Here’s a potentially interesting paper that’s recently appeared, saying that numerous brain regions in Alzheimer’s patients appear to show signs of fungal infection, as opposed to control samples. The authors claim detection through antibodies, and to have isolated fungal DNA as well, identifying several species.
The authors (from two groups in Madrid) have advanced this hypothesis before, and this paper seems to be an attempt to provide more evidence. I’m not enough of a histopathologist to say how strong that evidence is. The microscopic structures they identify as fungal cells do seem to stain fairly distinctly with antibodies, but (1) I don’t know the microanatomy of human neurons enough to say that that’s what these structures are, and (2) the antibodies themselves are polyclonal, and can potentially cross-react with other targets. (The authors, though, say that the observe no cross-reactivity with human proteins, only with other fungal species). They see evidence of fungal structures in both the neurons and in the cerebrovasculature as well.
Most of the figures in the paper are from one Alzheimer’s patient and one control, but the study did look at an additional ten patients in each category. The authors say that the same pattern repeated, with signs of fungal infection in all the AD samples and none of the controls. The structures seen in the histopathology slides vary, which could be completely believable, or could also be a versatile form of wishful thinking. And as mentioned, they were able to PCR out fungal DNA from these tissue samples, with different patients showing different mixtures of species present (and no one sample ever showing just one species). This is described as a nested PCR assay, which had to be set up carefully to detect very small amounts of fungal DNA, and again, I can go both ways on this: this sort of painstaking work may be exactly what’s needed to amplify such samples, or it could be a form of turning up the gain so high that you start reading out patterns in the noise.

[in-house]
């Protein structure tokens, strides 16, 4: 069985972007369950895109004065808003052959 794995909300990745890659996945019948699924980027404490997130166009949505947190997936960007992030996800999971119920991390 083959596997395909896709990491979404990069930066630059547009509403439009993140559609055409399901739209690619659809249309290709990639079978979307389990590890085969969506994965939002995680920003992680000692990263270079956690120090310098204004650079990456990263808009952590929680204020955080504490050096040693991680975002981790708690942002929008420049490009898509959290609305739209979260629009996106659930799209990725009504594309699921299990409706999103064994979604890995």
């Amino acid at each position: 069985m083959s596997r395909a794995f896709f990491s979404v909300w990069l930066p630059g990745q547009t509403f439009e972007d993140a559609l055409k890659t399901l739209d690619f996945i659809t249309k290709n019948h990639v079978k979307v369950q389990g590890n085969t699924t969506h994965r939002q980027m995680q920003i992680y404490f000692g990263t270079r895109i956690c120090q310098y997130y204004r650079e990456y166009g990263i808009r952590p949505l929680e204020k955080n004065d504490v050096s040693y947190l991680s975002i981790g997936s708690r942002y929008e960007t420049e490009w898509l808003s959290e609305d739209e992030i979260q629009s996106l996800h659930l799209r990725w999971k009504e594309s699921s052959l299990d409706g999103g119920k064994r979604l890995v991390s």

There’s also a cause-and-effect question: if fungal infection does turn out to be associated with Alzheimer’s, does it mean that such infections give you Alzheimer’s, or that Alzheimer’s makes you more prone to the infections? This is a question that can be answered in the clinic, and I think it should be. There are a lot of antifungal drugs to choose from, and there are certainly a lot of Alzheimer’s patients out there. The authors reference two recent cases in the literature of cryptococcal meningitis “masquerading as Alzheimer’s disease”, and suggest that the improvement seen in these patients on treatment with antifungals might be a more widespread phenomenon. That would be quite a breakthrough, but I also wonder how many other people with AD have had systemic antifungal treatment over the years, presumably without such clinical outcomes. (On the other hand, the most common therapy for cryptococcal meningitis is amphotericin B, i.v., which is not something that you do lightly, so there may not be as many overlapping cases as you’d think(.
At any rate, this hypothesis goes into the “well worth testing” category, because the barriers to such testing aren’t high, and the potential returns are so great. It’s a long shot, but the bacterial origin of ulcers was a long shot, too, and that one was completely correct. I hope someone takes the authors up on it!